Young people subject to immigration control in London: Precarious lives

Hughes, Vanessa. 2020. Young people subject to immigration control in London: Precarious lives. Doctoral thesis, Goldsmiths, University of London [Thesis]

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Abstract or Description

In this thesis I argue that the immigration and citizenship regimes cruelly shape the everyday lives of certain young migrants in London. Based on a hierarchical system with roots in empire, multiple temporary immigration statuses offer various degrees of rights and entitlements. As a result, young migrants are growing up in precarious situations prohibiting them from pursuing their futures as they transition to adulthood and are fixed in place on the ‘hierarchy of belonging’ within the UK (Back et al., 2012). Long waits on their immigration status applications keeps young people cruelly waiting indefinitely while their life and transitions to adulthood are on hold. As citizenship becomes seemingly unattainable for young people through increasing costs and an extended pathway, the existing social order is maintained (Anderson, 2012). By illegalizing their migration and questioning their continued presence in the UK, the state is demonstrating how their mobility is less wanted than that of the international investor in the ‘hierarchy of global mobilities’ (McNevin, 2013).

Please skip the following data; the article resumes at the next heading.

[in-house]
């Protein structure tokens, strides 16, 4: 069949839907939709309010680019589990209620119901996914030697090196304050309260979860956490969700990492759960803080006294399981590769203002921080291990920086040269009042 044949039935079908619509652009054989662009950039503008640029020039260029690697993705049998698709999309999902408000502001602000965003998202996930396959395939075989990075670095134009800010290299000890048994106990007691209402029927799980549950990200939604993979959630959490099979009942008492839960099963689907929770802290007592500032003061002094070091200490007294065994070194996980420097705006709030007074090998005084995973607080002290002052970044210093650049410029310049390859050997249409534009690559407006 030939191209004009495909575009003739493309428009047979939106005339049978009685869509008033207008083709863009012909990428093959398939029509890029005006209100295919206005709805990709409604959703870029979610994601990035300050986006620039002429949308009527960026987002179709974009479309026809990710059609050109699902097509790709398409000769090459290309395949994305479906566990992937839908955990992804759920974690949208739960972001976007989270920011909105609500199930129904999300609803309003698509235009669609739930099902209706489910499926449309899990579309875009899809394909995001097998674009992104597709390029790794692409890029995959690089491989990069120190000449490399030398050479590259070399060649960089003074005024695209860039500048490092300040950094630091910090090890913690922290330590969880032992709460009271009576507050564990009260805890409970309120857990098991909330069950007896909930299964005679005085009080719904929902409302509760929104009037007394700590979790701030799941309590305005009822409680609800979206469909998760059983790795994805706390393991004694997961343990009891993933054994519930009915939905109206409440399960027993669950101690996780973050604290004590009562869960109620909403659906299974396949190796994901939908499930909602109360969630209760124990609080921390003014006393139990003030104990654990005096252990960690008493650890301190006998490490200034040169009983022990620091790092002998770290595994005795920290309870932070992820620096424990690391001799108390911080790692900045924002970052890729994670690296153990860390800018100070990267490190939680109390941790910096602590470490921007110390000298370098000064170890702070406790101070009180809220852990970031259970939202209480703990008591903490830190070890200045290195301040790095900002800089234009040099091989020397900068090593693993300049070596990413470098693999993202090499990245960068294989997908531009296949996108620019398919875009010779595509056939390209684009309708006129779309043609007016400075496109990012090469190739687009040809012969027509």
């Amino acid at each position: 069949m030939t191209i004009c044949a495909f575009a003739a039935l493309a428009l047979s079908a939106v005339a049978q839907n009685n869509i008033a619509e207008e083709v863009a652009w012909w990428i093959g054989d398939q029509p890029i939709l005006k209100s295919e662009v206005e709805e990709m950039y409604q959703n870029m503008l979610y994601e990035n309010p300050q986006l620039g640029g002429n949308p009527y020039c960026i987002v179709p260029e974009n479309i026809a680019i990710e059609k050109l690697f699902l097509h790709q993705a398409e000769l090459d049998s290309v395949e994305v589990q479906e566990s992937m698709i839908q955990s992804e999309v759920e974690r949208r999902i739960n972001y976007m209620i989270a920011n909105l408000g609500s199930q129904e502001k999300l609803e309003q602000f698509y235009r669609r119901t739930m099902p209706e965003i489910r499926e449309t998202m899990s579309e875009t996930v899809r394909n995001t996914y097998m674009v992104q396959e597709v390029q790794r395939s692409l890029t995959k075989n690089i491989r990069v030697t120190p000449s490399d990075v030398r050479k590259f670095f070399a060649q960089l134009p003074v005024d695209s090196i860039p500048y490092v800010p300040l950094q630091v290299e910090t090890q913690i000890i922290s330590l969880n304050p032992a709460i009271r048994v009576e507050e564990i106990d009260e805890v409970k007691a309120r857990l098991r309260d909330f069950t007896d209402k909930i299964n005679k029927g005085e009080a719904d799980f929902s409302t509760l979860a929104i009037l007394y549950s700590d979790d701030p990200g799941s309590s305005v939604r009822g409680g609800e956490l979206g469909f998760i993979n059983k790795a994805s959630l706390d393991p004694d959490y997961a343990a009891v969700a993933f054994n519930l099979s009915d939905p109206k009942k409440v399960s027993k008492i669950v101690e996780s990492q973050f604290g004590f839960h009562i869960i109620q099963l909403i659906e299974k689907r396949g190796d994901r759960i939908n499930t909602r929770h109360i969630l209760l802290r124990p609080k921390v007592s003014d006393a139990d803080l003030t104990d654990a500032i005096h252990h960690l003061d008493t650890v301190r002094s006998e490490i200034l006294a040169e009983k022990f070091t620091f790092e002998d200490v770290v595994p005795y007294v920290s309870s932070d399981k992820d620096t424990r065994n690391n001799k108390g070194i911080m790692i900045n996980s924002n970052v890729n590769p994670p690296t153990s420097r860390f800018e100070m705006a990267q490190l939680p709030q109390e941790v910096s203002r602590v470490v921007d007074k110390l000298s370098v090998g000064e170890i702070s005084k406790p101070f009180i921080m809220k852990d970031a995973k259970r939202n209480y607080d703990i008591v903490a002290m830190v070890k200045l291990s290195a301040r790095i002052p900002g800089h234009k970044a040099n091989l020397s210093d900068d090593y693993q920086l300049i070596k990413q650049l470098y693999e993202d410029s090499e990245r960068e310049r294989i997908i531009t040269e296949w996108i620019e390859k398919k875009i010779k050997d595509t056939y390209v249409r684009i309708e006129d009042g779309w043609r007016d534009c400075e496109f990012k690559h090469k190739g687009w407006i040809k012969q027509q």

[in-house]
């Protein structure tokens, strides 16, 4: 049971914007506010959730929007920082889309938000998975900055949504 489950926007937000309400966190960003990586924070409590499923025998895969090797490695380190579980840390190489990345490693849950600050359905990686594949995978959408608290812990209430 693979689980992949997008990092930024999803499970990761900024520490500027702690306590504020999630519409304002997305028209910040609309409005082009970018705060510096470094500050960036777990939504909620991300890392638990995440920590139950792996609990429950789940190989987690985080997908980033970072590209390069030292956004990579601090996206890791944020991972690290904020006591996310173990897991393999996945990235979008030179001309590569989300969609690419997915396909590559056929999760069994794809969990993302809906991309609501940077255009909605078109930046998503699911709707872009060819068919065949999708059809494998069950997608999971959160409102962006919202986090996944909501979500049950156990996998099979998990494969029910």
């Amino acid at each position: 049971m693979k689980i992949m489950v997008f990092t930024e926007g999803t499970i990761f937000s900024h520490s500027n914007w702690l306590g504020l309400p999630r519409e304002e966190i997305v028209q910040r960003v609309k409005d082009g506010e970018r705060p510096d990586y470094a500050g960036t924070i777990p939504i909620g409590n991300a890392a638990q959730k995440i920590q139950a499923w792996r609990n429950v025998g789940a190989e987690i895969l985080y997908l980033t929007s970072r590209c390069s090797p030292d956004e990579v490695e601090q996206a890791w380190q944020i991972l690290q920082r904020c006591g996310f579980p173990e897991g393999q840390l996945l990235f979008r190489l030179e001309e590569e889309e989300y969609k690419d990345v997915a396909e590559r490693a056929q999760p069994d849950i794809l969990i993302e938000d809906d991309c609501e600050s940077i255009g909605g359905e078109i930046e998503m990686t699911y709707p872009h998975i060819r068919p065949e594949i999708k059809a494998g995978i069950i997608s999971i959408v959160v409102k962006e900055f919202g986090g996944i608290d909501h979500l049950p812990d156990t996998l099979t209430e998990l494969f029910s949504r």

These lived experiences have multiple implications for young people. Long-term exclusions produce feelings of shame, stigma and isolation, which have significant mental health implications. Their being immobilised in London through their immigration status, fosters a strong sense of belonging to their locality, based on their everyday life and embeddedness in the community, especially through school. In a long and costly process of multiple immigration applications in a hostile immigration system, young people are highly scrutinised and often rejected before they are accepted. Unable to access citizenship for at least ten years, young migrants have no long-term certainty to live in the UK despite having grown up here and calling this their home. Collectively the young people formed a campaign group to contest these restrictions and exclusions.

Item Type:

Thesis (Doctoral)

Identification Number (DOI):

https://doi.org/10.25602/GOLD.00030131

Keywords:

Migration, citizenship, life course, belonging, precariousness, everyday life, temporality, race, emotions, activism, collaborative ethnography

Departments, Centres and Research Units:

Sociology

Date:

31 August 2020

Item ID:

30131

Date Deposited:

07 Jun 2021 16:01

Last Modified:

07 Jun 2021 16:02

URI:

https://research.gold.ac.uk/id/eprint/30131

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